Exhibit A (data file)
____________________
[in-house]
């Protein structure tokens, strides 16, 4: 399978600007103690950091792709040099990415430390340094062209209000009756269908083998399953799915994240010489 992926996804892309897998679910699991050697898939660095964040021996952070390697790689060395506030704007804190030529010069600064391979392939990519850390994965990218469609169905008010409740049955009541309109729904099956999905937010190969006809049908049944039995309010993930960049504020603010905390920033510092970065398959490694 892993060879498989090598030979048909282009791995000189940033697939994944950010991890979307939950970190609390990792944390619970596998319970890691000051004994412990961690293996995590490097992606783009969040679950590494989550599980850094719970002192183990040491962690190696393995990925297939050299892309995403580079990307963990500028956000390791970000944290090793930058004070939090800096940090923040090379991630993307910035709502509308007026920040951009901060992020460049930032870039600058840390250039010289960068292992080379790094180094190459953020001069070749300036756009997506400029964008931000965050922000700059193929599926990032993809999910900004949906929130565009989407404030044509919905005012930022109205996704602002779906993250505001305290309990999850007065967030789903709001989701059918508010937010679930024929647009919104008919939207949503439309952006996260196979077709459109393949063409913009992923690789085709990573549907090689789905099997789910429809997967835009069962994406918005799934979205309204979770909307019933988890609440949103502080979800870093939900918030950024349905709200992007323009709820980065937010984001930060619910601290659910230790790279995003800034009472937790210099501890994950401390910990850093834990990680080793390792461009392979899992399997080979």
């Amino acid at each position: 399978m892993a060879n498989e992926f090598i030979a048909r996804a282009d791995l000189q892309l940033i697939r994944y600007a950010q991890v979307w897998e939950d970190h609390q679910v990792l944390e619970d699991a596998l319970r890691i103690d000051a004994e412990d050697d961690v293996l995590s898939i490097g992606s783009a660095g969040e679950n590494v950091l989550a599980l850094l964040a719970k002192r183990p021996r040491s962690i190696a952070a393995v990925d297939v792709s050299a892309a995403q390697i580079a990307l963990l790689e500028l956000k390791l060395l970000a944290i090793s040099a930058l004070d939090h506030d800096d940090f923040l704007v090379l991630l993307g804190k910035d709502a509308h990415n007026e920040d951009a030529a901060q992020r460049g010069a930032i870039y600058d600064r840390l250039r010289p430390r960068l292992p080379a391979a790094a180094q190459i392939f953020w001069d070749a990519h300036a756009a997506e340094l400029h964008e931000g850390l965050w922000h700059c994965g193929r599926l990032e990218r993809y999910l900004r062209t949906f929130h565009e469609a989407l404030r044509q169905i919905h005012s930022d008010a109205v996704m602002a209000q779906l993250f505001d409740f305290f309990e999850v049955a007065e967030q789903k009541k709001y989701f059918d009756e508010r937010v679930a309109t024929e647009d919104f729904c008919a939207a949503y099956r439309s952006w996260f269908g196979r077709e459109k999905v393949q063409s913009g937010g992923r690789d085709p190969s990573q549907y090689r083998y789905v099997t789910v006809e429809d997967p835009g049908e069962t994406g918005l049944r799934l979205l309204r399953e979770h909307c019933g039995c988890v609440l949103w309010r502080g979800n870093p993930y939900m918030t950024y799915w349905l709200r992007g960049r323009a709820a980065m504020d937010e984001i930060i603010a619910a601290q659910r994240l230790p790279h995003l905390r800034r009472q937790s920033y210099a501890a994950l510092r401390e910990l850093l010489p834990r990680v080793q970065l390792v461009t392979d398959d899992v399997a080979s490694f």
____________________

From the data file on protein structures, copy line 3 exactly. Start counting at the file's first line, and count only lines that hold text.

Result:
């Amino acid at each position: 399978m892993a060879n498989e992926f090598i030979a048909r996804a282009d791995l000189q892309l940033i697939r994944y600007a950010q991890v979307w897998e939950d970190h609390q679910v990792l944390e619970d699991a596998l319970r890691i103690d000051a004994e412990d050697d961690v293996l995590s898939i490097g992606s783009a660095g969040e679950n590494v950091l989550a599980l850094l964040a719970k002192r183990p021996r040491s962690i190696a952070a393995v990925d297939v792709s050299a892309a995403q390697i580079a990307l963990l790689e500028l956000k390791l060395l970000a944290i090793s040099a930058l004070d939090h506030d800096d940090f923040l704007v090379l991630l993307g804190k910035d709502a509308h990415n007026e920040d951009a030529a901060q992020r460049g010069a930032i870039y600058d600064r840390l250039r010289p430390r960068l292992p080379a391979a790094a180094q190459i392939f953020w001069d070749a990519h300036a756009a997506e340094l400029h964008e931000g850390l965050w922000h700059c994965g193929r599926l990032e990218r993809y999910l900004r062209t949906f929130h565009e469609a989407l404030r044509q169905i919905h005012s930022d008010a109205v996704m602002a209000q779906l993250f505001d409740f305290f309990e999850v049955a007065e967030q789903k009541k709001y989701f059918d009756e508010r937010v679930a309109t024929e647009d919104f729904c008919a939207a949503y099956r439309s952006w996260f269908g196979r077709e459109k999905v393949q063409s913009g937010g992923r690789d085709p190969s990573q549907y090689r083998y789905v099997t789910v006809e429809d997967p835009g049908e069962t994406g918005l049944r799934l979205l309204r399953e979770h909307c019933g039995c988890v609440l949103w309010r502080g979800n870093p993930y939900m918030t950024y799915w349905l709200r992007g960049r323009a709820a980065m504020d937010e984001i930060i603010a619910a601290q659910r994240l230790p790279h995003l905390r800034r009472q937790s920033y210099a501890a994950l510092r401390e910990l850093l010489p834990r990680v080793q970065l390792v461009t392979d398959d899992v399997a080979s490694f």